A monumental work, expansive in scope, covering the life, times, and culture of that most famous of the Wobblies—songwriter, poet, hobo, thinker, humorist, martyr—Joe Hill. It is a journey into the Wobbly culture that made Hill and the capitalist culture that killed him. Many aspects of the life and lore of Joe Hill receive their first and only discussion in IWW historian Franklin Rosemont’s opus.
In great detail, the issues that Joe Hill raised and grappled with in his life: capitalism, white supremacy, gender, religion, wilderness, law, prison, and industrial unionism are shown in both the context of Hill’s life and for their enduring relevance in the century since his death.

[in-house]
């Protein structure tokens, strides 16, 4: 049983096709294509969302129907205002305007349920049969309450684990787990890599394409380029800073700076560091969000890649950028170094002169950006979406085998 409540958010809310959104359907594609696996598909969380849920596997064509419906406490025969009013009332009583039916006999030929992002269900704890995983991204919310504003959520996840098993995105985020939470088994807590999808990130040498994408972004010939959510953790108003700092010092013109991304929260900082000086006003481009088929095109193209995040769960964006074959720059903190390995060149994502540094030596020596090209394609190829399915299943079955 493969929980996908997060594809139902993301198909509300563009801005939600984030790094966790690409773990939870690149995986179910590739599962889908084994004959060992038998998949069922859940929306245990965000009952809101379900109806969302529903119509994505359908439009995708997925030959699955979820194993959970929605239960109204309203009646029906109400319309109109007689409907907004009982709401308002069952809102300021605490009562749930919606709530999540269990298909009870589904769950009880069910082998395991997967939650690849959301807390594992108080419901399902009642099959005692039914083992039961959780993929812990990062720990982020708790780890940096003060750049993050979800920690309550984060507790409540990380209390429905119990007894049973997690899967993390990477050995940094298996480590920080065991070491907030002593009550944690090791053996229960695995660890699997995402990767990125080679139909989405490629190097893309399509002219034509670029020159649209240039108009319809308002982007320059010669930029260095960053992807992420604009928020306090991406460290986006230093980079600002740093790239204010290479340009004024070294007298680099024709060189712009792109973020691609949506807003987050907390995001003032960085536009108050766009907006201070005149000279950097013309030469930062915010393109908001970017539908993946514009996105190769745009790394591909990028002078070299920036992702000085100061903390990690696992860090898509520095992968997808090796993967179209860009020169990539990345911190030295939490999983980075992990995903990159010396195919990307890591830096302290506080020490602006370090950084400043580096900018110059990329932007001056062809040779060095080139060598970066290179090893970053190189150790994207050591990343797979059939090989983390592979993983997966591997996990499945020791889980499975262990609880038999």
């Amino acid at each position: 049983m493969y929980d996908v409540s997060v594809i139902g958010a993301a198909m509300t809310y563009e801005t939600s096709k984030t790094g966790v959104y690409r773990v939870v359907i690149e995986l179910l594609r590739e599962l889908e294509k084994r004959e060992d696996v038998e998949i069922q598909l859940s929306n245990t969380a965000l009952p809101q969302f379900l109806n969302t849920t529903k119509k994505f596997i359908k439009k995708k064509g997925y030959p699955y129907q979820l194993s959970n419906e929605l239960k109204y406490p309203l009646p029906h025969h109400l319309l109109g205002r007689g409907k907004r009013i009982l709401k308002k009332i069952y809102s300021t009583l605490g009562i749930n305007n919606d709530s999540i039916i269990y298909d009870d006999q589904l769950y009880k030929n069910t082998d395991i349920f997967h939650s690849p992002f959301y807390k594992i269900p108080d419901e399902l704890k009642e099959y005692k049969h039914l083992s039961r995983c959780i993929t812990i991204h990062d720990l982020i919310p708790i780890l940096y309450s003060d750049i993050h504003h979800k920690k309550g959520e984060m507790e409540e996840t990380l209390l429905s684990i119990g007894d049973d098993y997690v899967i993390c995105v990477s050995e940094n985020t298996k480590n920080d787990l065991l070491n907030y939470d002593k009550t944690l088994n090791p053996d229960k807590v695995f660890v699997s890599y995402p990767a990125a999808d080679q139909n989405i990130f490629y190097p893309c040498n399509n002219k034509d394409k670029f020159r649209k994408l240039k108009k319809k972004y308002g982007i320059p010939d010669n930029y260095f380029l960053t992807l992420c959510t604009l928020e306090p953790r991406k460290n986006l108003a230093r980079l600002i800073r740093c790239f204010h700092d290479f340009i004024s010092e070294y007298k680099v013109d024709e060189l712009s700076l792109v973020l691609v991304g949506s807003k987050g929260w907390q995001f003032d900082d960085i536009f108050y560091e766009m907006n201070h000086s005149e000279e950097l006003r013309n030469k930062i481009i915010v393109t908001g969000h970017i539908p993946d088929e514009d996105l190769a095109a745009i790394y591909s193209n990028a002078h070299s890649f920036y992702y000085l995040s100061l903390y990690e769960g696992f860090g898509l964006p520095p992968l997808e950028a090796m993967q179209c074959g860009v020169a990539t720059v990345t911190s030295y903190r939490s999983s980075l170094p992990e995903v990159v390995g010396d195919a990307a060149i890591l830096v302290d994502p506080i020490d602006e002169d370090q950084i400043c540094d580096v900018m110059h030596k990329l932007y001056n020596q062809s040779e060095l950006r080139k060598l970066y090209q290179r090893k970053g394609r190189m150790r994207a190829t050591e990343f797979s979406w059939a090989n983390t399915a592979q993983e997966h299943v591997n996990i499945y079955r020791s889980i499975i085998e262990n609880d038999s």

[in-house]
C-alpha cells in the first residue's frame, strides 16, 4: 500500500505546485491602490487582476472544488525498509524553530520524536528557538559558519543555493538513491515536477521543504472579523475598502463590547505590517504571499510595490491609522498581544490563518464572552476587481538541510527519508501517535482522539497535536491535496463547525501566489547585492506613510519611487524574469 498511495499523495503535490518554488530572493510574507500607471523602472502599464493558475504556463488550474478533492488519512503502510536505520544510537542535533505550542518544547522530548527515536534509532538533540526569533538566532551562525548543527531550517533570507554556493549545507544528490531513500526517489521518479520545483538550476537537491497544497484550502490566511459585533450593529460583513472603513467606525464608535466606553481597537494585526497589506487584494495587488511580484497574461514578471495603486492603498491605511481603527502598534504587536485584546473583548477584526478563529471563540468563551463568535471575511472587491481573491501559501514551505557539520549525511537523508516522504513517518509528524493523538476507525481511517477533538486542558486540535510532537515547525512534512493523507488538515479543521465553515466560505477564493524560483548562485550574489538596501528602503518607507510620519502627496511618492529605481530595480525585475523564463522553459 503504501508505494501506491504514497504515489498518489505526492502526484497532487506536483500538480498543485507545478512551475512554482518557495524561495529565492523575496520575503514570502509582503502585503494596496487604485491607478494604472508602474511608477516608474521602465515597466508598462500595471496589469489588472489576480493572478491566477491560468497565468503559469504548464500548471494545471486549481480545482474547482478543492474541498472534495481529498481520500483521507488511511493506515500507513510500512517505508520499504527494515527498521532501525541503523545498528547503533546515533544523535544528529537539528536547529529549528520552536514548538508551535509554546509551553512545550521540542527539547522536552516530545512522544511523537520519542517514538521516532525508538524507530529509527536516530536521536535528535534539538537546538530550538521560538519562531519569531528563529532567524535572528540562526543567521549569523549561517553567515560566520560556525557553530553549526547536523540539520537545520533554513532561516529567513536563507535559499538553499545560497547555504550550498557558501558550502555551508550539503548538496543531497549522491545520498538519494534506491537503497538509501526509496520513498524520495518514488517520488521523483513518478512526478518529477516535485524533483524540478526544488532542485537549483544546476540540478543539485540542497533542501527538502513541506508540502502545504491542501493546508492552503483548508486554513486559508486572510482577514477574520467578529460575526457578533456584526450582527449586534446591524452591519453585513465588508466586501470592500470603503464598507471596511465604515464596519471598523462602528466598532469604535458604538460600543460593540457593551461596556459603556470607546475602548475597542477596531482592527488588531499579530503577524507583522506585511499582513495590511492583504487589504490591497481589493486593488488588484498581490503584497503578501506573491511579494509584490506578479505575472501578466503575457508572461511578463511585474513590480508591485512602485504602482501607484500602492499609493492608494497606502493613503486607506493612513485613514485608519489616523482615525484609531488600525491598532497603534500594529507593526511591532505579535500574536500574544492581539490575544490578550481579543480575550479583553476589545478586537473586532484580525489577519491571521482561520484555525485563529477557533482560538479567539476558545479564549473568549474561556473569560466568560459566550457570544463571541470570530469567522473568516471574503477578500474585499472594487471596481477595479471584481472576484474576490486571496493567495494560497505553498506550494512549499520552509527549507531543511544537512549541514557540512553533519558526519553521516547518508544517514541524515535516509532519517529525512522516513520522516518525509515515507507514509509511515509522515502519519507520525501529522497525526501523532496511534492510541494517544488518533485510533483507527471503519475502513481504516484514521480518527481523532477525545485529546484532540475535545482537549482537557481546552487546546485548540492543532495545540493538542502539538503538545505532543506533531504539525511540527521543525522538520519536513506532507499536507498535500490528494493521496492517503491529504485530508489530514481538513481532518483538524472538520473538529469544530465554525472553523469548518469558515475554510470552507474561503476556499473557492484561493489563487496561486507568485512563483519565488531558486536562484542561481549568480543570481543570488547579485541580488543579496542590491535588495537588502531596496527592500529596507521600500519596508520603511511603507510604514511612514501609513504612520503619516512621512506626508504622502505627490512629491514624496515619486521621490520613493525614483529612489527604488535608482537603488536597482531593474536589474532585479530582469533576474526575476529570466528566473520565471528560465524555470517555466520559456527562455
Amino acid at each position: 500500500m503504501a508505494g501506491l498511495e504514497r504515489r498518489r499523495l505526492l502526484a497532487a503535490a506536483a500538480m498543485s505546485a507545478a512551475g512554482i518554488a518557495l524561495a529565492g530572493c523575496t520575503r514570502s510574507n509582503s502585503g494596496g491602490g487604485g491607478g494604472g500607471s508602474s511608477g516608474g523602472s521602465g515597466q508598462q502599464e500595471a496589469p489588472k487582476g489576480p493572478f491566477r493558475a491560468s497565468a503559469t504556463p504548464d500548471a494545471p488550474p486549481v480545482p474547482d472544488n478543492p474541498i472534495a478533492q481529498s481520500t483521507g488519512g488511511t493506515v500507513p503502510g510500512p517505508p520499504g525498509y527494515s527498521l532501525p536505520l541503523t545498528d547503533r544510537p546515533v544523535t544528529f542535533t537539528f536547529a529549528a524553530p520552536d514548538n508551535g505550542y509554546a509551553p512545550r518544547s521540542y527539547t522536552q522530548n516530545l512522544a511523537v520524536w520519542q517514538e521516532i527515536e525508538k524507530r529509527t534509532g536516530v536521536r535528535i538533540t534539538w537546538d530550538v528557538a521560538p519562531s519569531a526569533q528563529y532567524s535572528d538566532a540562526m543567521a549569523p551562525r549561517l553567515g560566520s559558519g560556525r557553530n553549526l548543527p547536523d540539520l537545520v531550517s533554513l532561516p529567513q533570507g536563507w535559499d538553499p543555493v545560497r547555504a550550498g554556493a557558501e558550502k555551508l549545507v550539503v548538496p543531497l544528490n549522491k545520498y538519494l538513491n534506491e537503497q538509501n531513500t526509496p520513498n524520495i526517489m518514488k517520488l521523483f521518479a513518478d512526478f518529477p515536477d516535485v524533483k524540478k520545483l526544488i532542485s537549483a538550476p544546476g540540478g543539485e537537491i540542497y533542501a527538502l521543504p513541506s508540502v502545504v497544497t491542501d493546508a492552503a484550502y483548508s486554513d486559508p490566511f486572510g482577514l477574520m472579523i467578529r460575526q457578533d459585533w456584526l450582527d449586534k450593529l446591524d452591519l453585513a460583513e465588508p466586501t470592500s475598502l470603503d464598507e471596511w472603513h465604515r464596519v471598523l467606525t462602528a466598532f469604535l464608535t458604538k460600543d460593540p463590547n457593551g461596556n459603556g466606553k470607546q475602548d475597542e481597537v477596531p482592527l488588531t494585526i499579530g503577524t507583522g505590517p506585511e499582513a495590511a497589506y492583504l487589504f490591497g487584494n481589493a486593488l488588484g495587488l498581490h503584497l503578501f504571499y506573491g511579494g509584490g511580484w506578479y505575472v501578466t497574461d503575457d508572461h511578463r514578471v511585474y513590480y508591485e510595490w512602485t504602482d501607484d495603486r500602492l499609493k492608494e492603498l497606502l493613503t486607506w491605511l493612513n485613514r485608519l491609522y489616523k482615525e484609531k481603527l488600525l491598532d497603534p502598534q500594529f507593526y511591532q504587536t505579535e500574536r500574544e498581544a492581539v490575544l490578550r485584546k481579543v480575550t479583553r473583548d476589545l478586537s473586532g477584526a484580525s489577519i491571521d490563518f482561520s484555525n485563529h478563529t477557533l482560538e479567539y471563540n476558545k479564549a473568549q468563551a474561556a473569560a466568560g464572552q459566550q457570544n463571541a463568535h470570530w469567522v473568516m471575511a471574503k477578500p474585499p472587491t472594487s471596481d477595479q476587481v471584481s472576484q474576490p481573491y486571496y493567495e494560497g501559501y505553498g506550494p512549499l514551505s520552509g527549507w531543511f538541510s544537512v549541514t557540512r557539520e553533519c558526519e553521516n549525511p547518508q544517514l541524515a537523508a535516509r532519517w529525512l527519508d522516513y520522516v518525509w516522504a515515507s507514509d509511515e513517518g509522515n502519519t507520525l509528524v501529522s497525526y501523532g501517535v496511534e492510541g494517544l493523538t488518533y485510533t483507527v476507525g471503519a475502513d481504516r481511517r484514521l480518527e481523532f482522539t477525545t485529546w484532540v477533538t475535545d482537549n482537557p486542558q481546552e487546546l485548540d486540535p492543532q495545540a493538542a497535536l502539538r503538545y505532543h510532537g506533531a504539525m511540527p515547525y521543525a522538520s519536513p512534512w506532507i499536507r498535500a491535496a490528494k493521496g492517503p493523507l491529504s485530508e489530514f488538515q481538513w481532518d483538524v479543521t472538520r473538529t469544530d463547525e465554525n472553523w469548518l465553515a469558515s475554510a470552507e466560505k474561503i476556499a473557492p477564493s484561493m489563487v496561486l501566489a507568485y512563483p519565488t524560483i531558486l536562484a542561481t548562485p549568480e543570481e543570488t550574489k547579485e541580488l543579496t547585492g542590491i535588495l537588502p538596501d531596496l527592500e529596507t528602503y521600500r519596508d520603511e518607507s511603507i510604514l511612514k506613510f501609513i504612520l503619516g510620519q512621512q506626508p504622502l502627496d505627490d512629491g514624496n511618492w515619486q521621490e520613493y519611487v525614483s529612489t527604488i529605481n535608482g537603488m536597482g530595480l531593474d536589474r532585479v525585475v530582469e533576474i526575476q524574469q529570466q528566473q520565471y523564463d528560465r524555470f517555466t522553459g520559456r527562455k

Collected too is Joe Hill’s art, plus scores of other images featuring Hill-inspired art by IWW illustrators from Ralph Chaplin to Carlos Cortez, as well as contributions from many other labor artists.
As Rosemont suggests in this remarkable book, Joe Hill never really died. He lives in the minds of young (and old) rebels as long as his songs are sung, his ideas are circulated, and his political descendants keep fighting for a better day.
This post is also available in: English